Symfony ACL Bundle
This bundle is intended to provide a replacement to the Symfony2 ACL Component.
Symfony2's ACL Component is currently weakly documented, hard to extend, and present a leaky abstraction.
All of these issues makes it hard to maintain. In this context, we offer a new alternative, whose abstraction layer has been redesigned from scratch and offering easy extension points.
This component can be used either directly, requiring only the Symfony Core to be used. Or with the full-stack Symfony2 framework.
This component is relying on 5 concepts:
- ACL and ACEs, Grantees and Targets
- Permissions, Permission Map and Attributes
- ACL Provider
- Voter and Access Granting Strategies
An ACL (Access Control List), is a list of ACEs (Access Control Entry).
An ACE is a triplet [Grantee, Target, Permission]. The Grantee is whom the permission is granted to. The Target is what the permission is granted on. The permission is obviously, what is granted.
For example, [UserA, Post1, VIEW] would mean that UserA is allowed to VIEW Post1.
Of course, the ACL system is internally using an abstraction for Grantees and Targets. But you don't need to worry about creating these yourself, the ACL Provider will take care of everything for you. You only need to know what is accepted as a Grantee or as a Target.
Grantees are abstracted away as SecurityIdentities. There are three kinds of security identity:
Thus, accepted grantees are:
null, denoting an Anonymous identity.
- A string, denoting the name of a Role.
- A Role instance, denoting the Role.
- A User instance, denoting the User.
- A Token instance, denoting the User associated to the Token, or an Anonymous identity if there is no such User.
Any implementation of
will be seamlessly accepted by the ACL system. The User is identified using its
class and ID (or Username if there is no
getId() method). If you prefer to
identify your User using something else, you should implement
Any implementation of
will be seamlessly accepted by the ACL system, as long as
getRole() returns a
string. If you prefer to identify your Role using something else, you should
Targets are abstracted away as TargetIdentities. ACLs can be granted on 4 kinds of targets:
- A Domain Object (i.e. an object you usually manipulate in your application).
- A Domain Class (i.e. the class of an usual object).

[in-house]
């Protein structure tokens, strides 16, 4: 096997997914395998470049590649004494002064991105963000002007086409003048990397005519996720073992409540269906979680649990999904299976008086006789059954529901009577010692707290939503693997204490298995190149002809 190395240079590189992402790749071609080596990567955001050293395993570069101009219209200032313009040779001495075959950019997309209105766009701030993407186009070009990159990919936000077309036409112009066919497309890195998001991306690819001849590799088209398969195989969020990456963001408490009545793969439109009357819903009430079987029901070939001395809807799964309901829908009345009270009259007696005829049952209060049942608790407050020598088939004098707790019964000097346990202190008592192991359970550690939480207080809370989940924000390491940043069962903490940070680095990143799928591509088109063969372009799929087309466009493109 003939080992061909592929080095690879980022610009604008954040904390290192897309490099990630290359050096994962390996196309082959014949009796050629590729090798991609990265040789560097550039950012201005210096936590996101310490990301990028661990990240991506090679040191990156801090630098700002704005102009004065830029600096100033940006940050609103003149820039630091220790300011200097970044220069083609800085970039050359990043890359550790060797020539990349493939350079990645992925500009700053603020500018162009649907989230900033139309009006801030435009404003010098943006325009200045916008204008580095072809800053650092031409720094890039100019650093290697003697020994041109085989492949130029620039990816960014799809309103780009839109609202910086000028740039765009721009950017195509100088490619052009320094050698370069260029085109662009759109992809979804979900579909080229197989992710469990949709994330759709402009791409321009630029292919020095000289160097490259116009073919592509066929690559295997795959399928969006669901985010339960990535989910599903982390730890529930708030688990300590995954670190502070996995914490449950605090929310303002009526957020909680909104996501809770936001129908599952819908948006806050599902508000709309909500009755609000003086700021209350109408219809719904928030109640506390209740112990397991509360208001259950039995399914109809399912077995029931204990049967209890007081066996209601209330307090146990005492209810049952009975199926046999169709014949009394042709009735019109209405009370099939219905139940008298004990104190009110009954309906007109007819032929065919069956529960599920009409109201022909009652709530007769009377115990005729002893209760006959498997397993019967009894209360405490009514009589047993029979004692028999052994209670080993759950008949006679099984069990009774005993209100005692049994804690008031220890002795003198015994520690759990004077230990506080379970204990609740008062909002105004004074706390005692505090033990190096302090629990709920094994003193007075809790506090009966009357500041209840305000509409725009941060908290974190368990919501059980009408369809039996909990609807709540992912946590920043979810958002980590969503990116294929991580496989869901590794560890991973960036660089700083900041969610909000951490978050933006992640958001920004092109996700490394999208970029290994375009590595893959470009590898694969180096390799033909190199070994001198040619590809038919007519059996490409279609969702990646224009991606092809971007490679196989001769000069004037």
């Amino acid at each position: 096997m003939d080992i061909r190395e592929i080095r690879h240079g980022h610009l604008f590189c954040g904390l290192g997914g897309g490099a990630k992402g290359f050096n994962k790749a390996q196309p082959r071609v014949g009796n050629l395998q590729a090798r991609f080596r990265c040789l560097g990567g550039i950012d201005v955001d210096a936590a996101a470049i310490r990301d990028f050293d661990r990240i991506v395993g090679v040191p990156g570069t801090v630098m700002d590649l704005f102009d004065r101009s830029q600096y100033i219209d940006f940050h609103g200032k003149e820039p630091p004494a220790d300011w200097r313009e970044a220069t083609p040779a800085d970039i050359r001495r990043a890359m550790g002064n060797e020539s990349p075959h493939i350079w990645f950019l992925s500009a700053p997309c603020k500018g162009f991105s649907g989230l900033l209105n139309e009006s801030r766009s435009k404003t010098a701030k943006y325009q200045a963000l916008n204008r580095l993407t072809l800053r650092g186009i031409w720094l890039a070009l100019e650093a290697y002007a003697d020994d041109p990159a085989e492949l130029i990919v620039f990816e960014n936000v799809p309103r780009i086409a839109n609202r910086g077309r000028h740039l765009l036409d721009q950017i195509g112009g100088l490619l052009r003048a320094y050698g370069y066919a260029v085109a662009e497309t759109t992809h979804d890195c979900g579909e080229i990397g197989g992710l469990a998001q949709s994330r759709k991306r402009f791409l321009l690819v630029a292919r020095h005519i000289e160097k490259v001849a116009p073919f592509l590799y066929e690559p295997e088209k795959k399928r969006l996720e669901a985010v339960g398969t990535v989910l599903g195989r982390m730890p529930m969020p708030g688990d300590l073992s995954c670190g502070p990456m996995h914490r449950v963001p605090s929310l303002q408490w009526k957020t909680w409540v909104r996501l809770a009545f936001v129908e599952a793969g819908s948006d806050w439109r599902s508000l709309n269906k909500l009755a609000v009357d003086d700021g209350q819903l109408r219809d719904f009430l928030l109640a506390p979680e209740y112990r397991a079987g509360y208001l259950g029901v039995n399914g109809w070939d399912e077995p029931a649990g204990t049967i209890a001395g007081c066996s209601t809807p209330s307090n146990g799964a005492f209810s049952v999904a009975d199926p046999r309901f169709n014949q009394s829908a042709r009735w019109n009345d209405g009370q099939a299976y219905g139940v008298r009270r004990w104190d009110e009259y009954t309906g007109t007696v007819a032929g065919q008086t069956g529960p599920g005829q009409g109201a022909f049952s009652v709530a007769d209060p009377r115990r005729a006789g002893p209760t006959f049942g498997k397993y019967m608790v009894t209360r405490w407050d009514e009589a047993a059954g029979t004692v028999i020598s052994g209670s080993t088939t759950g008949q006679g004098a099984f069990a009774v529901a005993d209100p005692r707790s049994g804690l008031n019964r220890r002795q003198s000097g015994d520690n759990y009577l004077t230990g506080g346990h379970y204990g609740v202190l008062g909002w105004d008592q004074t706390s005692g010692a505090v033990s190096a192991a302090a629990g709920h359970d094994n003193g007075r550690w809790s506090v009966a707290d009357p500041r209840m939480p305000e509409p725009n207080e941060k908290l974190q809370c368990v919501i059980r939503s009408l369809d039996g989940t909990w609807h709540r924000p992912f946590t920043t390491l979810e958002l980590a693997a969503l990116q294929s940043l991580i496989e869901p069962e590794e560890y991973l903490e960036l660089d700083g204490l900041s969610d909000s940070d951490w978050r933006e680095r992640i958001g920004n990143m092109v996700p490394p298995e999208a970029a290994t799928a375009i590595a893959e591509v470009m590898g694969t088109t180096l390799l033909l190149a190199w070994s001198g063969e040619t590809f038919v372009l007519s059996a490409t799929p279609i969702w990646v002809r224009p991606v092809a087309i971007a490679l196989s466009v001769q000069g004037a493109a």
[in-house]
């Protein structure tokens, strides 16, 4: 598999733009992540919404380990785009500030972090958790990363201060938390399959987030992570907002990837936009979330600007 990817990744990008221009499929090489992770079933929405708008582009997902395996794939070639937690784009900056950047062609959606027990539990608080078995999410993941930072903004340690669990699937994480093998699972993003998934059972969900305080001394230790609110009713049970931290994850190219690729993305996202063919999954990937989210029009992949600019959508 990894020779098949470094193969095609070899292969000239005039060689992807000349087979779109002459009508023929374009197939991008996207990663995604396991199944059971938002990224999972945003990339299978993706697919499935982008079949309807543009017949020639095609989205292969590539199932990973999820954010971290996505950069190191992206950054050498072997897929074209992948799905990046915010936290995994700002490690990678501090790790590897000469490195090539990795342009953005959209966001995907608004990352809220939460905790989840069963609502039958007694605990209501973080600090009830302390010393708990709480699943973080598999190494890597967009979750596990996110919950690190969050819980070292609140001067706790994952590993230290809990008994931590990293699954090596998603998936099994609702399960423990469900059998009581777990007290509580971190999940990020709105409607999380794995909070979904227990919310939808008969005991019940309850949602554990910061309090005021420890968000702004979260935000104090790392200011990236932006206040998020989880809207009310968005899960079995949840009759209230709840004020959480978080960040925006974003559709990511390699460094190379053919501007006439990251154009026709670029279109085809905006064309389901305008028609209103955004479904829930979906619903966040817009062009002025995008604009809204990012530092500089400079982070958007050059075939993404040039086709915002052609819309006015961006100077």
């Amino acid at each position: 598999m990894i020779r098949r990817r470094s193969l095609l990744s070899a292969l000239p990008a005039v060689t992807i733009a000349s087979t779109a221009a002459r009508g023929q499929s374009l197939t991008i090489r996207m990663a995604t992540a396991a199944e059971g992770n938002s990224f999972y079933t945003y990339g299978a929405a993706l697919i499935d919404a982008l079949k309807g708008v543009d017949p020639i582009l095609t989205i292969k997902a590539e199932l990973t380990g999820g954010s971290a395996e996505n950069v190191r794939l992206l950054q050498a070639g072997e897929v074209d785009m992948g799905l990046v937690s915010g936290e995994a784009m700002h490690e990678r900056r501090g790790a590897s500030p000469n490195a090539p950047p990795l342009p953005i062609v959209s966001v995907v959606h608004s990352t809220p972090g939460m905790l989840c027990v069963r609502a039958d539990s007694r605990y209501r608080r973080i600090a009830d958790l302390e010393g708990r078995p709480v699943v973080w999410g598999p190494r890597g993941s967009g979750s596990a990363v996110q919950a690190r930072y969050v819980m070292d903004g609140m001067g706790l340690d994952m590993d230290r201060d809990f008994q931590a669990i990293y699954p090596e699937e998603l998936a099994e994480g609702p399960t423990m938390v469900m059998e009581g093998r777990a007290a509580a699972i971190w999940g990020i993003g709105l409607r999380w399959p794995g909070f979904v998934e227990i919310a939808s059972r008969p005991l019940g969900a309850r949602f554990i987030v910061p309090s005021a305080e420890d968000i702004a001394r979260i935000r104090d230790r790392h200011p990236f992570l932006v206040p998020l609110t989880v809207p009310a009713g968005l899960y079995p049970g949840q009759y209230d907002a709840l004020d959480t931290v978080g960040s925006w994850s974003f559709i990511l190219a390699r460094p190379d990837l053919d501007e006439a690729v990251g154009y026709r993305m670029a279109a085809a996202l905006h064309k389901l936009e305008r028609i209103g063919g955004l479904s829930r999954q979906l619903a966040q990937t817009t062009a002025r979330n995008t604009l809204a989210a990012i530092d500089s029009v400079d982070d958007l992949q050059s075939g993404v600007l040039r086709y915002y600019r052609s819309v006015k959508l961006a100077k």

- A Domain Object's field (i.e. a given field on an usual object).
- A Domain Class' field. (i.e. a given field on an usual class).
Thus, accepted target are:
- A string, denoting the name of a Class
- An object, denoting the Object.
- An array of two elements: an object and a string, denoting the name of the Object's field.
- An array of two strings: denoting the names of, respectively, a Class and its Field.
For objects to be accepted, they need to either implements
AclTargetObjectInterface, have a
getId() or a
N.B.: A field doesn't need to be actually a property within the class, but it could be any string. This could be useful to specify permissions on parts of an Object.
Symfony's Security system is based on "attributes", this is the first parameter given to isGranted.
However the mapping between granted permissions and attributes is not 1:1. For
example, following the Symfony2's ACL Built-in Permission
if you grant someone the
OPERATOR permission, your intent is to grant
Thus, one permissions actually denotes several attributes. This correspondance is taken care of through the Permission Map. To this end, we provide a re-implementation of the Symfony2's ACL Built-in Permission Map.
In the full stack Symfony2 framework, the permission map is available through
The ACL Provider is the most central item of the ACL system. The ACL Provider is the object responsible for fetching the ACEs from a backend storage (usually a database) and providing easy access to them. A basic ACL Provider is considered Read-Only, but the MutableAclProvider allows easy modification of the ACL (i.e. creation and deletion of ACEs).
Symfony's Security system is based on a set of
isGranted is called, a set of voters are called until one decides on
granting or denying access.
A Voter is provided with a Token (denoting a User and its Role), a Target and a set of Attributes.
The ACL default voter check if the current User or any of its Roles is granted a permission providing any of the requested Attributes.
However, granting decisions for ACL could be quite complex. To make this easier, the Voter is not implementing the whole access checking process, but delay the final decision to an Access Granting Strategy.
The strategy is responsible for deciding if any of the User or Roles is actually granted any of the attributes on the target.
We provide 5 built-in strategies:
We check only the target ACEs themselves. So, given a class
C1 and one of its
O1, if a User is granted access on
C1, but the permission is not
explicitly given on
O1, he will not be granted the permission.
We check for permissions on objects and their classes. If a User does not have any permission granted on an Object (or an Object's Field), we will try to check if they have any for the Class (or the Class' Field).
This is the default strategy in the full stack framework.
We check for permissions on Fields and Object or Class. If a User does not have any permission granted on an Object's (or Class)' Field, we will try to check if they have any for the Object (or Class) itself.
We check for permission on Parent classes. If a User does not have any permission granted on a Class (or its Field), we will try to check on its Parent Class (or its Field).
This strategy is a mix the last three. It is mostly intended to be used as a code example for your own Strategies. Please read the source code for more details.